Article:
Missouri Amendment 1- Vote NO!

From Michael Evans: http://www.americasvoicenow.org


And…. Why YOU Should Vote NO on Missouri’s Proposed Constitutional Amendment 1 – “Right To Farm”


On Monday, a meeting was held in a townhall style at the West Plains Civic Center so that folks could better understand the proposed Constitutional Amendment 1 aka “Right To Farm” Bill.  I attended this meeting and so I thought I would provide those who were unable to make it with a report on what transpired.  Feel free to forward to your “Circle of Influence” whether you agree with my observations or not.


First, let me state unequivocally that I support the unlimited protection of family farms, farmers and family ranchers.  But I firmly believe this bill will do no such thing.


The meeting was sponsored by supporters of the bill.  The people sitting at the ‘speaker’ table were Shawn Rhodes and a legislative employee from the Missouri Legislature.  They opened the meeting with a reading of the proposed constitutional amendment found here:


”That agriculture which provides food, energy, health benefits, and security is the foundation and stabilizing force of Missouri’s economy. To protect this vial sector of Missouri’s economy, the right of farmers and ranchers to engage in farming and ranching practices shall be forever guaranteed in this state, subject to duly authorized powers, if any, conferred by article VI of the Constitution of Missouri.”


I asked the meeting why we didn’t word the amendment thus…


”That agriculture which provides food, energy, health benefits, and security is the foundation and stabilizing force of Missouri’s economy. To protect this vial sector of Missouri’s economy, the right of FAMILY farmers and FAMILY ranchers to engage in farming and ranching practices shall be forever guaranteed in this state, AND SHALL NOT BE INFRINGEDsubject to duly authorized powers, if any, conferred by article VI of the Constitution of Missouri.” 


This means infringed by anyone, for any reason, whether gov’t, political action committee, animal rights groups, or Missouri’s DNR (Department of Natural Resources).  I was told that language was ‘unacceptable’ to the legislature who couldn’t get it passed because of politics.  Translation? YOUR interests are not THEIR interests. What’s troubling is that this bill is primarily sponsored by Republicans.  (For the record, I and a large group of others spent a lot of time unsuccessfully in conference calls over the past 2 years trying to get them to use the right language because we smelled a rat going in.)


The primary argument from the speakers table was that this amendment was to thwart future efforts by HSUS (Humane Society of the United States) to stop the trend of injecting legislative limits on farmers similar to the Prop B ‘puppy mill’ legislation that they got approved in 2010 by appealing to the emotional side of non-farmers and non-ranchers. I would argue that livestock is already protected under state law and nobody, including the deluded HSUS can argue that your goat, cow or pig is a ‘family pet’.


I believe the HSUS is intent on damaging farming in Missouri. I also abhor the organization not only because they eat up the vast majority of donations in ‘administrative costs’ including fundraising, but they actively seek to undermine states’ rights, human rights and abuse laws giving corporations rights, and lastly, but most importantly, because they put animals before humans. Charity Navigator warns with their “Donor Advisory” rating, and charity watchdog Humanewatch.org gives them a D grade while others rank them equally dishonest and scurrilous.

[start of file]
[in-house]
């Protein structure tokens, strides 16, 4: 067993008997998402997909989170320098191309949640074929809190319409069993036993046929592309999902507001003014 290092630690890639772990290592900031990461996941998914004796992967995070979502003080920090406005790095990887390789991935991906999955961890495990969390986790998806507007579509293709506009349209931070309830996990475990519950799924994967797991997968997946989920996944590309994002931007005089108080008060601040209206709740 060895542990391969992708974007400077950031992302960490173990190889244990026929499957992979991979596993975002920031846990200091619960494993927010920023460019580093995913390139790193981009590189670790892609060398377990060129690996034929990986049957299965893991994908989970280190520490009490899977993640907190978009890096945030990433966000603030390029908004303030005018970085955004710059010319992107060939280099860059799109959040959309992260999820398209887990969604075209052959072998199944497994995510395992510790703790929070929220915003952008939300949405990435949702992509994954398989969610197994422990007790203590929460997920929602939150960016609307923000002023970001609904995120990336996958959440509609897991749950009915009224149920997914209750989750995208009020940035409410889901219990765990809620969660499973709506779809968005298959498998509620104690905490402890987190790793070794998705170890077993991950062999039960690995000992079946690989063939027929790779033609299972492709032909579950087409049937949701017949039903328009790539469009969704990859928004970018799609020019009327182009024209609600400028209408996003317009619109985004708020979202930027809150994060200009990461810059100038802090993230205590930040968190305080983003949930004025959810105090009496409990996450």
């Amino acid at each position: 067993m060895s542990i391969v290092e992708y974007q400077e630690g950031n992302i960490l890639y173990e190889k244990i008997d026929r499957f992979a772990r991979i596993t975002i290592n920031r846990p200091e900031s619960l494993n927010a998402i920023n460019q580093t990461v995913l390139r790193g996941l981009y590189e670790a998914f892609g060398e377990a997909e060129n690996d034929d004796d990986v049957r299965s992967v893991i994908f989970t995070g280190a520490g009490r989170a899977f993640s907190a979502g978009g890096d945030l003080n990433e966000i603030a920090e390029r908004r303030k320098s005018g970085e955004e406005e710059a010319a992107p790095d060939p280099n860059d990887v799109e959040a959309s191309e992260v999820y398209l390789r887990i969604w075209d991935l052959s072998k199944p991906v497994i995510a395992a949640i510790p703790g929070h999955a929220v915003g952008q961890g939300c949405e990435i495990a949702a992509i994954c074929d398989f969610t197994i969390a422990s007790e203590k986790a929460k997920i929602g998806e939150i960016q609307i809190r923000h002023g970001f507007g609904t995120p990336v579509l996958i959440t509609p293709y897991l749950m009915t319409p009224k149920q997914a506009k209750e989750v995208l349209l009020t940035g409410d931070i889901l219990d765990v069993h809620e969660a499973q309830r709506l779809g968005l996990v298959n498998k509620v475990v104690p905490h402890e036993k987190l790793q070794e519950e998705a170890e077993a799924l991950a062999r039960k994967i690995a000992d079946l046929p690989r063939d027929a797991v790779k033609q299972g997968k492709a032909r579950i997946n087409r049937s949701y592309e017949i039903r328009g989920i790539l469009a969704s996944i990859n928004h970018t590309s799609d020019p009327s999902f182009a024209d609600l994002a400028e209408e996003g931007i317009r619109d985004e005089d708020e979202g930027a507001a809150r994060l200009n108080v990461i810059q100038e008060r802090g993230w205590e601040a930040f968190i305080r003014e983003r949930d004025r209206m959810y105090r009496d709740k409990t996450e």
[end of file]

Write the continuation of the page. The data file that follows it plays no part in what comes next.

However, the table argued that HSUS has raised and spent $375,000 to fight against this bill so therefore it was a good bill to vote for.  It did come out of the meeting, by attendees and not supporters) that the side supporting it (Republicans included), have spent over $1,000,000 in support of the bill.  When asked where that money came from, we were told PACs or Political Action Committees which naturally are shielded from having to reveal their donors were responsible. I might have been born at night… but it wasn’t last night!  As if they don’t know or weren’t involved in getting that financial support.


Since both sides are funding the passage or non-passage of this bill so heavily, and we all know money in politics points the finger of guilt to the parties that benefit the most, I would posit that both sides are using the ‘boogeyman’ fear factor of the other side to drive their members and/or constituents to vote for an Amendment which is not in the best interests of the actual family farmers and ranchers of Missouri.


To be sure, and I said this publicly in the meeting, everyone in the room was there for the right purpose, to protect Missouri’s agricultural heritage and industry and family farmers and ranchers, not corporations, CAFO’s and foreign gov’ts.  However, I believe that the political parties have hijacked this legislation to pass a nefarious and detrimental Constitutional Amendment that cannot later be altered or modified and will be the subject of staggering legal challenges that will leave this amendment in the hands of those who redefine words for a living; namely judges and lawyers, who definitively don’t have the best interests of the farmers and ranchers in question as their motivation. Further the Farmers/Ranchers will have to bear the legal financial burdens of fighting those battles and that’s untenable for the family farm or ranch which is barely subsisting hand to mouth. Fighting legal battles with gov’t agencies, NGO (non-governmental organizations such as HSUS), and being beaten by financial attrition, not by lack of merit, will hurt all of us in the state.